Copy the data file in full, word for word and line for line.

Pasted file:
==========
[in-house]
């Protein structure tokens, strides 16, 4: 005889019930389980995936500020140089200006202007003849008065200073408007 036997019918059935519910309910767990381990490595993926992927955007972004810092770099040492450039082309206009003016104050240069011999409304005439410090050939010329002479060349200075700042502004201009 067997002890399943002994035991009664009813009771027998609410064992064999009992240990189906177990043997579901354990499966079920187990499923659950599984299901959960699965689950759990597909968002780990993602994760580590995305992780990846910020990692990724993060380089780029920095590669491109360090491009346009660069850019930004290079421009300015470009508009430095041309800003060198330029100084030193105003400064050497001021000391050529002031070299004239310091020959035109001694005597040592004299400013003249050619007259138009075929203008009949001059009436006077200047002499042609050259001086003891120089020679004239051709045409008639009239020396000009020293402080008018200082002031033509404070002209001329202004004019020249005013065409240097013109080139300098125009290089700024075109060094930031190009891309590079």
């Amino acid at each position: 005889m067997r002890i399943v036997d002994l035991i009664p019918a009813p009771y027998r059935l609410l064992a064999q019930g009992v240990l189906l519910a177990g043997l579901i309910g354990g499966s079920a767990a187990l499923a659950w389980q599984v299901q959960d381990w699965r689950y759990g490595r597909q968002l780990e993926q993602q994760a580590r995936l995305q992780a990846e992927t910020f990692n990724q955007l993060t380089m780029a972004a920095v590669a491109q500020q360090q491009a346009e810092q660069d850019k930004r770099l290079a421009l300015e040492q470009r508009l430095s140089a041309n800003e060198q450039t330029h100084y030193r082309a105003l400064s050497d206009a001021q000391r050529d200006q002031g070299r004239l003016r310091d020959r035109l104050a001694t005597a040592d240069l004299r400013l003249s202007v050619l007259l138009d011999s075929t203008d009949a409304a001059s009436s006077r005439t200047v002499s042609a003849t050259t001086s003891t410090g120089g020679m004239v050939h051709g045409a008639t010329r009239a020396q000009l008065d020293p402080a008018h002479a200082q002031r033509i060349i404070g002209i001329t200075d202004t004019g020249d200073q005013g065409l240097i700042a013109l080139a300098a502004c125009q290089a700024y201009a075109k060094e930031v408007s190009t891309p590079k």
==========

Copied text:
[in-house]
């Protein structure tokens, strides 16, 4: 005889019930389980995936500020140089200006202007003849008065200073408007 036997019918059935519910309910767990381990490595993926992927955007972004810092770099040492450039082309206009003016104050240069011999409304005439410090050939010329002479060349200075700042502004201009 067997002890399943002994035991009664009813009771027998609410064992064999009992240990189906177990043997579901354990499966079920187990499923659950599984299901959960699965689950759990597909968002780990993602994760580590995305992780990846910020990692990724993060380089780029920095590669491109360090491009346009660069850019930004290079421009300015470009508009430095041309800003060198330029100084030193105003400064050497001021000391050529002031070299004239310091020959035109001694005597040592004299400013003249050619007259138009075929203008009949001059009436006077200047002499042609050259001086003891120089020679004239051709045409008639009239020396000009020293402080008018200082002031033509404070002209001329202004004019020249005013065409240097013109080139300098125009290089700024075109060094930031190009891309590079």
């Amino acid at each position: 005889m067997r002890i399943v036997d002994l035991i009664p019918a009813p009771y027998r059935l609410l064992a064999q019930g009992v240990l189906l519910a177990g043997l579901i309910g354990g499966s079920a767990a187990l499923a659950w389980q599984v299901q959960d381990w699965r689950y759990g490595r597909q968002l780990e993926q993602q994760a580590r995936l995305q992780a990846e992927t910020f990692n990724q955007l993060t380089m780029a972004a920095v590669a491109q500020q360090q491009a346009e810092q660069d850019k930004r770099l290079a421009l300015e040492q470009r508009l430095s140089a041309n800003e060198q450039t330029h100084y030193r082309a105003l400064s050497d206009a001021q000391r050529d200006q002031g070299r004239l003016r310091d020959r035109l104050a001694t005597a040592d240069l004299r400013l003249s202007v050619l007259l138009d011999s075929t203008d009949a409304a001059s009436s006077r005439t200047v002499s042609a003849t050259t001086s003891t410090g120089g020679m004239v050939h051709g045409a008639t010329r009239a020396q000009l008065d020293p402080a008018h002479a200082q002031r033509i060349i404070g002209i001329t200075d202004t004019g020249d200073q005013g065409l240097i700042a013109l080139a300098a502004c125009q290089a700024y201009a075109k060094e930031v408007s190009t891309p590079k």